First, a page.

Eastertide is a period of fifty days and a week of Sunday
If you happen to
be visiting a Christian Church on any of the seven Sundays after what you thought
was Easter and still find that Bible readings, hymns, anthems, prayers and perhaps
even the sermons still make reference to Easter, this does not signify that worship
leaders are reluctant to let their greatest holiday disappear from view.
Easter is a season rather than just a day
It is actually a
seven-week season called Eastertide. It is a period of fifty days beginning at
sundown on the eve of Easter Sunday and lasting for six more Sundays until Pentecost.
Thus Easter includes fifty days and a week of Sundays.
Like all of
the major holidays of the Christian year, the season of Easter is framed around
a sequence of events in the life of Jesus. In this case, it commemorates the time
that Jesus spent with his disciples following the resurrection, prior to his ascension.
Tradition holds that Jesus "ascended" to God on the 40th
day after the resurrection. On the church calendar this day, always a Thursday,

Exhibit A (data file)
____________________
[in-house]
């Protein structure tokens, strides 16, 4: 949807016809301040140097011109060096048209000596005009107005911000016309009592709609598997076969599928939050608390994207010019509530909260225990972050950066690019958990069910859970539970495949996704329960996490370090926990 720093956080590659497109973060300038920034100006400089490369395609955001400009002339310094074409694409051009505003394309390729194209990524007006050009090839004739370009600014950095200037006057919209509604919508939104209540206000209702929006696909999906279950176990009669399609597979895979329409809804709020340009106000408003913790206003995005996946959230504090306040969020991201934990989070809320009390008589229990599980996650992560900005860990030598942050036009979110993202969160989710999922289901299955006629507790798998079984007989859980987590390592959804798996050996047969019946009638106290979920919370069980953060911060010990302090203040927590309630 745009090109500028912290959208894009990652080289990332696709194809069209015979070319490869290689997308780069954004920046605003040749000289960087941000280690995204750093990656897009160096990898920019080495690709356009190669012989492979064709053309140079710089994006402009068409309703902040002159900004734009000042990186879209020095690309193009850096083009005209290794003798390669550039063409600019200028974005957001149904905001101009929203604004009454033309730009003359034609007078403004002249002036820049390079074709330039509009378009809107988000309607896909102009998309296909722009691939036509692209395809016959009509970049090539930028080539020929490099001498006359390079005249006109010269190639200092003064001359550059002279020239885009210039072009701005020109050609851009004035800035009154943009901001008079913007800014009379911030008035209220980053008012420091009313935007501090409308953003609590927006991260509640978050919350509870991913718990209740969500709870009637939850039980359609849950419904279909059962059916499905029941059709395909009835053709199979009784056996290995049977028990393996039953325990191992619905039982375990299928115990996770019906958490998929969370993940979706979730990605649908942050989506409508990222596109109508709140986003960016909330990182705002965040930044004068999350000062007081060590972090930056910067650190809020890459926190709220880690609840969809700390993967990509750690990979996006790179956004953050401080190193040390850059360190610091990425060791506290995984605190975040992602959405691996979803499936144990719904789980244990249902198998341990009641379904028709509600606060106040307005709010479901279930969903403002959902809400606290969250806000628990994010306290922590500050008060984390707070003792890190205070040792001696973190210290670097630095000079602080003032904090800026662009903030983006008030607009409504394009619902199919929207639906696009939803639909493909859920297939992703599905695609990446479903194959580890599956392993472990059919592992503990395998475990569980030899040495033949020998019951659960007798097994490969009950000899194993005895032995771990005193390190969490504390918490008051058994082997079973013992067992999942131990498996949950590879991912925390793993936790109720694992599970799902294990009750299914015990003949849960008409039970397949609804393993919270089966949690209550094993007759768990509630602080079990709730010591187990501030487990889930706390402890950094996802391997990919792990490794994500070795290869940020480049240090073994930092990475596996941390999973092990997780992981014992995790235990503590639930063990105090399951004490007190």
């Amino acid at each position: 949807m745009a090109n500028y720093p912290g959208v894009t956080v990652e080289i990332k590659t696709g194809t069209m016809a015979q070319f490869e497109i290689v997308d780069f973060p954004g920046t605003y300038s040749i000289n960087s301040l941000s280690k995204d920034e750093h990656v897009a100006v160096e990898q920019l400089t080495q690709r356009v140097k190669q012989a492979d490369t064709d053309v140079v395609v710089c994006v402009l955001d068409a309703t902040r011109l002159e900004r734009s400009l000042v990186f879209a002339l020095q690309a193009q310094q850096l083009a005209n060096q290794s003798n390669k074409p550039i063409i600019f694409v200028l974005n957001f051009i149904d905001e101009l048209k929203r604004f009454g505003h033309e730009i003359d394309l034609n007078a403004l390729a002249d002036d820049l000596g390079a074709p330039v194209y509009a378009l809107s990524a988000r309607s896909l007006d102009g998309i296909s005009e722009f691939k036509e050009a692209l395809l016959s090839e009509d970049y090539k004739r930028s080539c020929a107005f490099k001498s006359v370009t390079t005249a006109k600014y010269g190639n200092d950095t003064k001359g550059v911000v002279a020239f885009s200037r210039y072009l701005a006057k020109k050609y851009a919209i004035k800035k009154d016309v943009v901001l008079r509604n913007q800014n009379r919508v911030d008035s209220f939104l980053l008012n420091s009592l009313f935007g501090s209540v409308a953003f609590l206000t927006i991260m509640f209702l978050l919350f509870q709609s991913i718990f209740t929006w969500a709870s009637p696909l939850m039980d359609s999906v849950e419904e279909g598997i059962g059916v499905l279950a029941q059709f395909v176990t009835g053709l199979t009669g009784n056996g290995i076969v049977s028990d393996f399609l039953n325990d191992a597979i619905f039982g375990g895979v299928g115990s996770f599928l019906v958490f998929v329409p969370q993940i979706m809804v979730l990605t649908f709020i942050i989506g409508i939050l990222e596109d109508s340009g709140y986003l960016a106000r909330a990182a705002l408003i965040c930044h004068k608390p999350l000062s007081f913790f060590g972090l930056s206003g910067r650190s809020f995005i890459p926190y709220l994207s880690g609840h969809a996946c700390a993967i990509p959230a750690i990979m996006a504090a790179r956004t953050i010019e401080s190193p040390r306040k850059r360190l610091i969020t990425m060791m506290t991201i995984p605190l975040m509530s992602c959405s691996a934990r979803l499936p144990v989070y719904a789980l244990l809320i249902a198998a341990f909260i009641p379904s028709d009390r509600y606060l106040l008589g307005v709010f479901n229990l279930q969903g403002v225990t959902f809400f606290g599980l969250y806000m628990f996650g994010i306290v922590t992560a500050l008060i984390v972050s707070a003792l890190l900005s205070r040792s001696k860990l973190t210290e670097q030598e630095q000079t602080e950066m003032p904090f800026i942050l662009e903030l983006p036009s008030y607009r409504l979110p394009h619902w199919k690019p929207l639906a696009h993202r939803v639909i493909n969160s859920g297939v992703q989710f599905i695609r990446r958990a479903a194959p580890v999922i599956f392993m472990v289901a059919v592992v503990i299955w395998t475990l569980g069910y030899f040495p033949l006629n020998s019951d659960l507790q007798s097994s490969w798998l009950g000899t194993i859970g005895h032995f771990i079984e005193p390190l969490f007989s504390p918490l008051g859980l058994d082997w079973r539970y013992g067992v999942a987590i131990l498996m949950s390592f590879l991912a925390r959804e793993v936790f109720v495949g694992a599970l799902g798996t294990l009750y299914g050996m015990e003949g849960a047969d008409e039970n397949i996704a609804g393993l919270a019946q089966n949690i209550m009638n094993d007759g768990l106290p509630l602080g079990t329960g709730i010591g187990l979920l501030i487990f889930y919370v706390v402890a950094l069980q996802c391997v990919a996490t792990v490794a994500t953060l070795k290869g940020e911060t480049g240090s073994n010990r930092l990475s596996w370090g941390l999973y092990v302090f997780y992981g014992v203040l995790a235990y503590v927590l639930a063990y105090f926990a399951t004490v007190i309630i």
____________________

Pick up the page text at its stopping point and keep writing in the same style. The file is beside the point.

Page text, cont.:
is referred to as Ascension Day. In practice, the Ascension is sometimes "transferred"
to the sixth Sunday of Easter.
The season officially ends on Pentecost
Sunday, which Christians think of as the "birthday of the church." This
holiday celebrates the presence of the Holy Spirit in the life of the Church and
indeed, the world.
If you want to talk with someone in person, please feel free to call 212-864-5436
The Rev. Charles P. Henderson is a Presbyterian minister and
Executive Director of CrossCurrents.
He is the author of God and Science (John Knox Press, 1986).
A revised and expanded version of the book is appearing here. God and Science (Hypertext Edition,
He is also editor of a new book, featuring articles by world class scientists and theologians, and illustrating the leading views on the relationship between science and religion: Faith, Science and the Future (CrossCurrents Press, 2007).
Charles also tracks the boundry between the virtual and the real at his blog: Next World Design, focusing on the mediation of art, science and spirituality in the metaverse.